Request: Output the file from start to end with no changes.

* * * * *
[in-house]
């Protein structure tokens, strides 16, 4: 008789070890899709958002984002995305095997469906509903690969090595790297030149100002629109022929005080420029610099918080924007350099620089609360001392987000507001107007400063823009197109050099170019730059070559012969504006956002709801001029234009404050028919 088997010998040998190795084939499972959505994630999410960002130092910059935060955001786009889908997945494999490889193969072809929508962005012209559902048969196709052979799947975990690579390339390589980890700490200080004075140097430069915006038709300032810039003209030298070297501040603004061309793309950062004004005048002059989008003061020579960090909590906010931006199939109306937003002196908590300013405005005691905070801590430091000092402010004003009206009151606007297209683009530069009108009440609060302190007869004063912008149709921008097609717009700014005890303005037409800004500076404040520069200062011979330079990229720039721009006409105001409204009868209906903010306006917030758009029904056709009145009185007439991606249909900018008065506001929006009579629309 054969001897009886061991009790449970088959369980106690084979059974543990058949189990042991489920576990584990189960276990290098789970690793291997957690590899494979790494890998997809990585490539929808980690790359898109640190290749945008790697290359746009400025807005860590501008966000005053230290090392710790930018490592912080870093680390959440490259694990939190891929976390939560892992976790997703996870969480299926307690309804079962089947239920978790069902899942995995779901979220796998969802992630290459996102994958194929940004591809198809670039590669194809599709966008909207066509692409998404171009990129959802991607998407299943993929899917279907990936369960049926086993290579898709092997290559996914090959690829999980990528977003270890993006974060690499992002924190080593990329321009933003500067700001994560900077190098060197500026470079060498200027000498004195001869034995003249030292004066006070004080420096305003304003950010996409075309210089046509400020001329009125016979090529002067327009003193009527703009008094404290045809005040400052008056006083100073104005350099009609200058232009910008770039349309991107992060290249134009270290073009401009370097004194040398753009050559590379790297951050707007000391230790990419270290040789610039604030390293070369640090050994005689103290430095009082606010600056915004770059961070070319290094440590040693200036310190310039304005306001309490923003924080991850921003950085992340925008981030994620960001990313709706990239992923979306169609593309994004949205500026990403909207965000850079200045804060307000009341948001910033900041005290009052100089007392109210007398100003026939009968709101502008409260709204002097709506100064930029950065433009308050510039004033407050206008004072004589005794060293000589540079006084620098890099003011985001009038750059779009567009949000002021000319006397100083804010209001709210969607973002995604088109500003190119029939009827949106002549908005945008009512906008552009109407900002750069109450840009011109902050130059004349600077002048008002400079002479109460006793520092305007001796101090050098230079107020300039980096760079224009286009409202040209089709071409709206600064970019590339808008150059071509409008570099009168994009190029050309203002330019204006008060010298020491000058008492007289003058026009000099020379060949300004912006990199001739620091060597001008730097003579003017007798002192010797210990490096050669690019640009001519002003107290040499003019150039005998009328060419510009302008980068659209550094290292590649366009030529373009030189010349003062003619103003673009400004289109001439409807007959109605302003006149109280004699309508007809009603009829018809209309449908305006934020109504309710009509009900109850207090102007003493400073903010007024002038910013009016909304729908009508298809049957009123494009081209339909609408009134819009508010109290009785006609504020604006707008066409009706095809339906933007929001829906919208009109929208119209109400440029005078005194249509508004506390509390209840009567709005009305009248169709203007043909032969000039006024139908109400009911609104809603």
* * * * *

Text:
[in-house]
């Protein structure tokens, strides 16, 4: 008789070890899709958002984002995305095997469906509903690969090595790297030149100002629109022929005080420029610099918080924007350099620089609360001392987000507001107007400063823009197109050099170019730059070559012969504006956002709801001029234009404050028919 088997010998040998190795084939499972959505994630999410960002130092910059935060955001786009889908997945494999490889193969072809929508962005012209559902048969196709052979799947975990690579390339390589980890700490200080004075140097430069915006038709300032810039003209030298070297501040603004061309793309950062004004005048002059989008003061020579960090909590906010931006199939109306937003002196908590300013405005005691905070801590430091000092402010004003009206009151606007297209683009530069009108009440609060302190007869004063912008149709921008097609717009700014005890303005037409800004500076404040520069200062011979330079990229720039721009006409105001409204009868209906903010306006917030758009029904056709009145009185007439991606249909900018008065506001929006009579629309 054969001897009886061991009790449970088959369980106690084979059974543990058949189990042991489920576990584990189960276990290098789970690793291997957690590899494979790494890998997809990585490539929808980690790359898109640190290749945008790697290359746009400025807005860590501008966000005053230290090392710790930018490592912080870093680390959440490259694990939190891929976390939560892992976790997703996870969480299926307690309804079962089947239920978790069902899942995995779901979220796998969802992630290459996102994958194929940004591809198809670039590669194809599709966008909207066509692409998404171009990129959802991607998407299943993929899917279907990936369960049926086993290579898709092997290559996914090959690829999980990528977003270890993006974060690499992002924190080593990329321009933003500067700001994560900077190098060197500026470079060498200027000498004195001869034995003249030292004066006070004080420096305003304003950010996409075309210089046509400020001329009125016979090529002067327009003193009527703009008094404290045809005040400052008056006083100073104005350099009609200058232009910008770039349309991107992060290249134009270290073009401009370097004194040398753009050559590379790297951050707007000391230790990419270290040789610039604030390293070369640090050994005689103290430095009082606010600056915004770059961070070319290094440590040693200036310190310039304005306001309490923003924080991850921003950085992340925008981030994620960001990313709706990239992923979306169609593309994004949205500026990403909207965000850079200045804060307000009341948001910033900041005290009052100089007392109210007398100003026939009968709101502008409260709204002097709506100064930029950065433009308050510039004033407050206008004072004589005794060293000589540079006084620098890099003011985001009038750059779009567009949000002021000319006397100083804010209001709210969607973002995604088109500003190119029939009827949106002549908005945008009512906008552009109407900002750069109450840009011109902050130059004349600077002048008002400079002479109460006793520092305007001796101090050098230079107020300039980096760079224009286009409202040209089709071409709206600064970019590339808008150059071509409008570099009168994009190029050309203002330019204006008060010298020491000058008492007289003058026009000099020379060949300004912006990199001739620091060597001008730097003579003017007798002192010797210990490096050669690019640009001519002003107290040499003019150039005998009328060419510009302008980068659209550094290292590649366009030529373009030189010349003062003619103003673009400004289109001439409807007959109605302003006149109280004699309508007809009603009829018809209309449908305006934020109504309710009509009900109850207090102007003493400073903010007024002038910013009016909304729908009508298809049957009123494009081209339909609408009134819009508010109290009785006609504020604006707008066409009706095809339906933007929001829906919208009109929208119209109400440029005078005194249509508004506390509390209840009567709005009305009248169709203007043909032969000039006024139908109400009911609104809603």